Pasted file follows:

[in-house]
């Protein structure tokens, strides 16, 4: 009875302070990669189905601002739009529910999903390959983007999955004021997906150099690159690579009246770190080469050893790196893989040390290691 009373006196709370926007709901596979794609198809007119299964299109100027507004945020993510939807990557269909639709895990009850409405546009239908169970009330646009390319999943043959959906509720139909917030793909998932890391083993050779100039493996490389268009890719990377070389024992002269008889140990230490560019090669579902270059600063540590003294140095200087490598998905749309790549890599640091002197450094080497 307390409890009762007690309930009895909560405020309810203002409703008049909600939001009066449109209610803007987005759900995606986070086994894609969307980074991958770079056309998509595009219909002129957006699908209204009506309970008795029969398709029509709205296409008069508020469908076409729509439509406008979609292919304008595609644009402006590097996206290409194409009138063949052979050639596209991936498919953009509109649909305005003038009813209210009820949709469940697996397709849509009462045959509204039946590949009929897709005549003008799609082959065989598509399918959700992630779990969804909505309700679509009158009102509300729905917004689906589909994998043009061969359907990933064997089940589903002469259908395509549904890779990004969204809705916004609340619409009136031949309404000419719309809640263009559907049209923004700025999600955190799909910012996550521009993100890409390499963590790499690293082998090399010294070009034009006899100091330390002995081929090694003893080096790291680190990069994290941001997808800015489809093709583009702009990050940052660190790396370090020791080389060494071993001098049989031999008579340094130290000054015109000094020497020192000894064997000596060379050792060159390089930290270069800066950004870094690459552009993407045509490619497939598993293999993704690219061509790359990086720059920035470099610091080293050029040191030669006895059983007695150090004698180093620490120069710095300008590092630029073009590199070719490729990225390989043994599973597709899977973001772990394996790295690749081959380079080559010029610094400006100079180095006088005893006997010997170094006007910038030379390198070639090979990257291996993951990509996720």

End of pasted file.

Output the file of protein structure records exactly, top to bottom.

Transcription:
[in-house]
């Protein structure tokens, strides 16, 4: 009875302070990669189905601002739009529910999903390959983007999955004021997906150099690159690579009246770190080469050893790196893989040390290691 009373006196709370926007709901596979794609198809007119299964299109100027507004945020993510939807990557269909639709895990009850409405546009239908169970009330646009390319999943043959959906509720139909917030793909998932890391083993050779100039493996490389268009890719990377070389024992002269008889140990230490560019090669579902270059600063540590003294140095200087490598998905749309790549890599640091002197450094080497 307390409890009762007690309930009895909560405020309810203002409703008049909600939001009066449109209610803007987005759900995606986070086994894609969307980074991958770079056309998509595009219909002129957006699908209204009506309970008795029969398709029509709205296409008069508020469908076409729509439509406008979609292919304008595609644009402006590097996206290409194409009138063949052979050639596209991936498919953009509109649909305005003038009813209210009820949709469940697996397709849509009462045959509204039946590949009929897709005549003008799609082959065989598509399918959700992630779990969804909505309700679509009158009102509300729905917004689906589909994998043009061969359907990933064997089940589903002469259908395509549904890779990004969204809705916004609340619409009136031949309404000419719309809640263009559907049209923004700025999600955190799909910012996550521009993100890409390499963590790499690293082998090399010294070009034009006899100091330390002995081929090694003893080096790291680190990069994290941001997808800015489809093709583009702009990050940052660190790396370090020791080389060494071993001098049989031999008579340094130290000054015109000094020497020192000894064997000596060379050792060159390089930290270069800066950004870094690459552009993407045509490619497939598993293999993704690219061509790359990086720059920035470099610091080293050029040191030669006895059983007695150090004698180093620490120069710095300008590092630029073009590199070719490729990225390989043994599973597709899977973001772990394996790295690749081959380079080559010029610094400006100079180095006088005893006997010997170094006007910038030379390198070639090979990257291996993951990509996720």